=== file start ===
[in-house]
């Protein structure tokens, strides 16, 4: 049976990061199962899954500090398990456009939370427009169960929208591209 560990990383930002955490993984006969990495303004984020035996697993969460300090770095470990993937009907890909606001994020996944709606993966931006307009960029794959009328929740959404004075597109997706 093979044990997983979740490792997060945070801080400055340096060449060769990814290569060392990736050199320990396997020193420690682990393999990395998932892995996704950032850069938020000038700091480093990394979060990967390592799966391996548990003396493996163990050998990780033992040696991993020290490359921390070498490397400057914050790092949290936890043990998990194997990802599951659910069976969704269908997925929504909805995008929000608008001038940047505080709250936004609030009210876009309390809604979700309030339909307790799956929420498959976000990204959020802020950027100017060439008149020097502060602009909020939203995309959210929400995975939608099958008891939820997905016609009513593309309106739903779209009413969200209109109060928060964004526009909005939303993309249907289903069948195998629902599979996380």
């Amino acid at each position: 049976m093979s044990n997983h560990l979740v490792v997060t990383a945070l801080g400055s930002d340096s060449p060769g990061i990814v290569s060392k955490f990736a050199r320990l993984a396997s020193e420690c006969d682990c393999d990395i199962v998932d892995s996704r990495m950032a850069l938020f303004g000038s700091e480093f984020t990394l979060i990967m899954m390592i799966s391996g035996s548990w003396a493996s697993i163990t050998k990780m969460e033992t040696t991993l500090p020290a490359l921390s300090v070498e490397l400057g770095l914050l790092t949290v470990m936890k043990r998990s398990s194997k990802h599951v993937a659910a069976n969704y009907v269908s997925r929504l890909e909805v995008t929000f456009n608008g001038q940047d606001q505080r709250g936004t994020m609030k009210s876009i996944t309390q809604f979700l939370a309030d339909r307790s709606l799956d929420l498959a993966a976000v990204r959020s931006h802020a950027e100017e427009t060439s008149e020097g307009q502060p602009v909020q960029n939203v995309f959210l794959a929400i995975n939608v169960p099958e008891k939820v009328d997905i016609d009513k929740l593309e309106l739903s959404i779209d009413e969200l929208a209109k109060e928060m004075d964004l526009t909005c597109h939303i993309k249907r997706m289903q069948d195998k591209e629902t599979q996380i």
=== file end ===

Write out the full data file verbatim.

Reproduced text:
[in-house]
């Protein structure tokens, strides 16, 4: 049976990061199962899954500090398990456009939370427009169960929208591209 560990990383930002955490993984006969990495303004984020035996697993969460300090770095470990993937009907890909606001994020996944709606993966931006307009960029794959009328929740959404004075597109997706 093979044990997983979740490792997060945070801080400055340096060449060769990814290569060392990736050199320990396997020193420690682990393999990395998932892995996704950032850069938020000038700091480093990394979060990967390592799966391996548990003396493996163990050998990780033992040696991993020290490359921390070498490397400057914050790092949290936890043990998990194997990802599951659910069976969704269908997925929504909805995008929000608008001038940047505080709250936004609030009210876009309390809604979700309030339909307790799956929420498959976000990204959020802020950027100017060439008149020097502060602009909020939203995309959210929400995975939608099958008891939820997905016609009513593309309106739903779209009413969200209109109060928060964004526009909005939303993309249907289903069948195998629902599979996380």
């Amino acid at each position: 049976m093979s044990n997983h560990l979740v490792v997060t990383a945070l801080g400055s930002d340096s060449p060769g990061i990814v290569s060392k955490f990736a050199r320990l993984a396997s020193e420690c006969d682990c393999d990395i199962v998932d892995s996704r990495m950032a850069l938020f303004g000038s700091e480093f984020t990394l979060i990967m899954m390592i799966s391996g035996s548990w003396a493996s697993i163990t050998k990780m969460e033992t040696t991993l500090p020290a490359l921390s300090v070498e490397l400057g770095l914050l790092t949290v470990m936890k043990r998990s398990s194997k990802h599951v993937a659910a069976n969704y009907v269908s997925r929504l890909e909805v995008t929000f456009n608008g001038q940047d606001q505080r709250g936004t994020m609030k009210s876009i996944t309390q809604f979700l939370a309030d339909r307790s709606l799956d929420l498959a993966a976000v990204r959020s931006h802020a950027e100017e427009t060439s008149e020097g307009q502060p602009v909020q960029n939203v995309f959210l794959a929400i995975n939608v169960p099958e008891k939820v009328d997905i016609d009513k929740l593309e309106l739903s959404i779209d009413e969200l929208a209109k109060e928060m004075d964004l526009t909005c597109h939303i993309k249907r997706m289903q069948d195998k591209e629902t599979q996380i």